“When the coronavirus outbreak first hit, it was hard not to feel completely helpless in the face of so much tragedy. As someone with an audience who looks to me for dating-themed content, I knew that going for something in that vein is where I could be most impactful,” she says. To ensure accountability around dating apps, Samantha launched a petition on Change.org in March 2020 for dating apps to take more responsibility and ban users who repeatedly attempt to meet in person. “At the time, none of the apps had any sort of mechanism in place to remind people that they shouldn’t be meeting up in person right now – I started the petition as a way to nudge them to be more responsible,” she adds.
Alongside the petition, Samantha continued to spread awareness around this issue through her own matter-of-fact comics, balanced with the right amount of audaciousness and humor.
A silver lining during the pandemic has been illustrating and sharing positive love stories, a recent occurrence on her page which she is quite excited about. “My biggest challenge right now is to keep pushing through and creating even when it feels difficult,” she says.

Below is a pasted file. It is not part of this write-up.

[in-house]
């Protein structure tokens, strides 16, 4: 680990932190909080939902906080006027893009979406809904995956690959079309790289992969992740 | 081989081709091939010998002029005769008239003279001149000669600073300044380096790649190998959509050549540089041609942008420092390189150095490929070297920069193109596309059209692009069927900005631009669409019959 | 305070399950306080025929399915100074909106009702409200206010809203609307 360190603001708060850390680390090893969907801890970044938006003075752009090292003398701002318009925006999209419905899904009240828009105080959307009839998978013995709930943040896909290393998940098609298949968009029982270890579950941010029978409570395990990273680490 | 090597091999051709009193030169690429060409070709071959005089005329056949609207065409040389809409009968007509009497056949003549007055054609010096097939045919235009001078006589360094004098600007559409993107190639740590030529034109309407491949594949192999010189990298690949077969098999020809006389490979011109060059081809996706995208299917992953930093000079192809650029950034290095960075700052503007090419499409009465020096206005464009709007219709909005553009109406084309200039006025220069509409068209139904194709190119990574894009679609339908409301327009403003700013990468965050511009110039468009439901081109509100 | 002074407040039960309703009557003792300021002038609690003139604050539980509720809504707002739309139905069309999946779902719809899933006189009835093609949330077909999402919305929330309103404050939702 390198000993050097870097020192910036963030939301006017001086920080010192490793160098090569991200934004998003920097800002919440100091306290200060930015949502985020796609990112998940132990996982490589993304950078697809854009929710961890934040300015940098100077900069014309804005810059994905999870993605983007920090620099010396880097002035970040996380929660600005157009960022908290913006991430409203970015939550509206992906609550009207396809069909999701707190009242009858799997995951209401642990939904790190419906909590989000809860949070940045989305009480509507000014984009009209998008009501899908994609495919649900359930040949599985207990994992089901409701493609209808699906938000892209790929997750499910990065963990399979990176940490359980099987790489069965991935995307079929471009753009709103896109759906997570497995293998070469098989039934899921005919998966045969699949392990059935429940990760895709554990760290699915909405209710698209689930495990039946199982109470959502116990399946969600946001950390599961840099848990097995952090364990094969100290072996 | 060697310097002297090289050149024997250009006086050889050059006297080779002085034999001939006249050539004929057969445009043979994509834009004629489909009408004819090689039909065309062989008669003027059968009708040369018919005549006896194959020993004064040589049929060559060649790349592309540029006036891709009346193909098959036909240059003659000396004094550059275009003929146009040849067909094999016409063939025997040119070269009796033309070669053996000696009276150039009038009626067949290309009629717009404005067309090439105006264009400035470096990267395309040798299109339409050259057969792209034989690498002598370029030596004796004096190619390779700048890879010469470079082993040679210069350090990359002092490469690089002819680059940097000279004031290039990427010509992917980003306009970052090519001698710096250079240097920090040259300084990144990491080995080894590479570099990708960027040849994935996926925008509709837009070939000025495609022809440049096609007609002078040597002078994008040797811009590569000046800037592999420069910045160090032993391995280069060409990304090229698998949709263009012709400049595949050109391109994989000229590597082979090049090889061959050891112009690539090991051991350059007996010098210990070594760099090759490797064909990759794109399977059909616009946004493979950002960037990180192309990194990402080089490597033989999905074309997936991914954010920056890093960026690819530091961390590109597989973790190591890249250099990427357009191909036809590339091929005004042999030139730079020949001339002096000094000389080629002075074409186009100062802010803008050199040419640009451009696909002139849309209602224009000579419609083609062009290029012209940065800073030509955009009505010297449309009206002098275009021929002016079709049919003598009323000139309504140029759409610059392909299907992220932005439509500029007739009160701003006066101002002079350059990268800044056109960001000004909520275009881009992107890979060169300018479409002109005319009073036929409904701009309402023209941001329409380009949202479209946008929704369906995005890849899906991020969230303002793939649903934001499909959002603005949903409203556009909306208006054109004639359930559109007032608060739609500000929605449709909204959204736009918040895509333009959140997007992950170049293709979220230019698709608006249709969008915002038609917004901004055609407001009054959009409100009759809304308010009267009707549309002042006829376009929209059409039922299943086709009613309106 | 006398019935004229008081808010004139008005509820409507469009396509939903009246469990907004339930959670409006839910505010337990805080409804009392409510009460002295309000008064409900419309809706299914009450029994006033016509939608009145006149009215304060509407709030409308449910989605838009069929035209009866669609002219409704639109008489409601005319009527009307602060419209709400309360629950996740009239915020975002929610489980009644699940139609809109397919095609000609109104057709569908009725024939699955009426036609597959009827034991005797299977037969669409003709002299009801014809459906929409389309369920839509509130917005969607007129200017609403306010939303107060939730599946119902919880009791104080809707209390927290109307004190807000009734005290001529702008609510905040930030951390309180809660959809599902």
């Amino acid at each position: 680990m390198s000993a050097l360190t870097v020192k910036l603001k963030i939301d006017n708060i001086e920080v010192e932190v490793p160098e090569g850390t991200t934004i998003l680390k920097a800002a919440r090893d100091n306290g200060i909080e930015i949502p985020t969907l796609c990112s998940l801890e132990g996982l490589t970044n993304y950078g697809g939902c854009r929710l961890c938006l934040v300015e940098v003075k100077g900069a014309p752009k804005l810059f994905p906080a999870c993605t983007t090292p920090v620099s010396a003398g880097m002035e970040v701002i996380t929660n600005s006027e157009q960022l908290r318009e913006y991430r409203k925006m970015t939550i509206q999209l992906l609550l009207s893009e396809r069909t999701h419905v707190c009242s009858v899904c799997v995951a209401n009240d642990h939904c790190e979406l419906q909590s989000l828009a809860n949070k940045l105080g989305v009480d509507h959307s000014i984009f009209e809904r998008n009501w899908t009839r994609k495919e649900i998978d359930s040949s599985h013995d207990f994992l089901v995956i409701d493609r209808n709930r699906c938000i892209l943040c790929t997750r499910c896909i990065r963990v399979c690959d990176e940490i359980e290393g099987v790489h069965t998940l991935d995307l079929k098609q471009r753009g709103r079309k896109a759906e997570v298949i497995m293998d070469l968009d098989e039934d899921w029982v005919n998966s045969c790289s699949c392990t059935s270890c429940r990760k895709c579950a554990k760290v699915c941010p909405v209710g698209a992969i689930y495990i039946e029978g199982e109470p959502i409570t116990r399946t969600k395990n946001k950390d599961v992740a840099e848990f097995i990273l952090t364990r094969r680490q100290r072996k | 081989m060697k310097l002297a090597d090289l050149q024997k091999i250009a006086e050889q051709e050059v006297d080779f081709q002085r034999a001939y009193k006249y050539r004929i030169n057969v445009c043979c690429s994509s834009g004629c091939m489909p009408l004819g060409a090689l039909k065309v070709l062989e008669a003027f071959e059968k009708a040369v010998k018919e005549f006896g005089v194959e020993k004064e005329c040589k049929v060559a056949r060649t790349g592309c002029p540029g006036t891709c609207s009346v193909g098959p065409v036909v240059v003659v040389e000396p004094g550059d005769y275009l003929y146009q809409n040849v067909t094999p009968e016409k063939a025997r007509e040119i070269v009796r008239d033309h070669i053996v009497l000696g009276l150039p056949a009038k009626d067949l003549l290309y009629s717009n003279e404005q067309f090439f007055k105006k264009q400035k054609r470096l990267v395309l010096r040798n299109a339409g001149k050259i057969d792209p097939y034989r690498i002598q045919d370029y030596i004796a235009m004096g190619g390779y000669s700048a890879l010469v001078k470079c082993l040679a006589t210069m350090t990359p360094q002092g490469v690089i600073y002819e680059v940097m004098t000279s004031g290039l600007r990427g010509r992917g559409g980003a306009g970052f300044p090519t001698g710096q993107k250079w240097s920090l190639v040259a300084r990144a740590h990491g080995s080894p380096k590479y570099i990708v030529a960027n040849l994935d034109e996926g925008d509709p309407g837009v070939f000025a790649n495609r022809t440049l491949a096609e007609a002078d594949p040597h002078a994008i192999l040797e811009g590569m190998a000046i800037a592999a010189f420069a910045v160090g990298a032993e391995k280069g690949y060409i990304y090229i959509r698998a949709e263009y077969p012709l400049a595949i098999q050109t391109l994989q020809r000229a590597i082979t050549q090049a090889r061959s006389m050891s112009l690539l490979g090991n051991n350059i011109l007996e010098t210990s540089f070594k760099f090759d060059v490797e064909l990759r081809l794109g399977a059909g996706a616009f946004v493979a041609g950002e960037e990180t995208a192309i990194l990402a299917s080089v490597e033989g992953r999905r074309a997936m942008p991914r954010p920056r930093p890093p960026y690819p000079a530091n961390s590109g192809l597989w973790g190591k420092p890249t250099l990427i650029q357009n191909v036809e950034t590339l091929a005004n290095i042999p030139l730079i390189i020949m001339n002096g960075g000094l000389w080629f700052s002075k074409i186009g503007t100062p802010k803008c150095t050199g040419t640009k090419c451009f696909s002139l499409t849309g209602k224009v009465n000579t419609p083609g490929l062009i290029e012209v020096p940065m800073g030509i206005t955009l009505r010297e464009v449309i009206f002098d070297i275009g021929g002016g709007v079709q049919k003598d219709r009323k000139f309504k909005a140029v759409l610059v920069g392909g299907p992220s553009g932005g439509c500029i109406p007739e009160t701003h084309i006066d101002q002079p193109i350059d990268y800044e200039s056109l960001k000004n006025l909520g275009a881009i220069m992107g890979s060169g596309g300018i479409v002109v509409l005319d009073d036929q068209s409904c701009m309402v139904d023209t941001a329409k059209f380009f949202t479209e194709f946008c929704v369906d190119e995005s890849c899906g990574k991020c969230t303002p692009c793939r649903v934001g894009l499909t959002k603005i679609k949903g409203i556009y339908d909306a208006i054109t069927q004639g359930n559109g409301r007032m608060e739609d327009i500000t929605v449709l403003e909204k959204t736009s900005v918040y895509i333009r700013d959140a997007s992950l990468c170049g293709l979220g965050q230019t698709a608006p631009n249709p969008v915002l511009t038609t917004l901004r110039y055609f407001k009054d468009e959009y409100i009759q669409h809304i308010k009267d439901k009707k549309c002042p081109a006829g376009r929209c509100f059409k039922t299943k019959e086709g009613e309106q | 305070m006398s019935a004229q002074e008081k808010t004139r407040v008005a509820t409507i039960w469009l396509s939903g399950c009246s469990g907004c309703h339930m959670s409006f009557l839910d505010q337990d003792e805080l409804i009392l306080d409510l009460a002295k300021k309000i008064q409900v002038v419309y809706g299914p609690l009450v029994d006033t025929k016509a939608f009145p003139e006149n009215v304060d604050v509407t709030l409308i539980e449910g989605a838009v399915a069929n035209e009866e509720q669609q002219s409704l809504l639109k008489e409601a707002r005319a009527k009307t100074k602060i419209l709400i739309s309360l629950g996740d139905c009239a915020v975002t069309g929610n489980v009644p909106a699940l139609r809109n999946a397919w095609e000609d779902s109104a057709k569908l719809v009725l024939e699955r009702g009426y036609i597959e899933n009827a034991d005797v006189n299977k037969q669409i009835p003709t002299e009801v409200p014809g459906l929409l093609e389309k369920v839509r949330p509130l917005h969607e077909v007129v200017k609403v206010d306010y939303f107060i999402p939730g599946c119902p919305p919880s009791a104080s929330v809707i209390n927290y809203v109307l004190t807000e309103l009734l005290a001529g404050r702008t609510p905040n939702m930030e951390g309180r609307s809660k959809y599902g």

Known as the ‘Class Daydreamer’ in high school, Samantha dabbled with a 9-5 job before transitioning to being a full-time artist. Her school would coddle children who excelled at maths and science, and had very little to offer to children who were more artistically inclined. “I really internalized the message that there wasn’t a place for me at school or in the world at large. This frustrated me, and I did not see much point in even trying. I spent a lot of high school just sitting in the back of classrooms, doodling and imagining my own world. I was often teased for it and my classmates voted me as the ‘Class Daydreamer’.” Even after school, things weren’t easy. She was once advised by someone that since there are already many illustrators out there, she should try doing something else.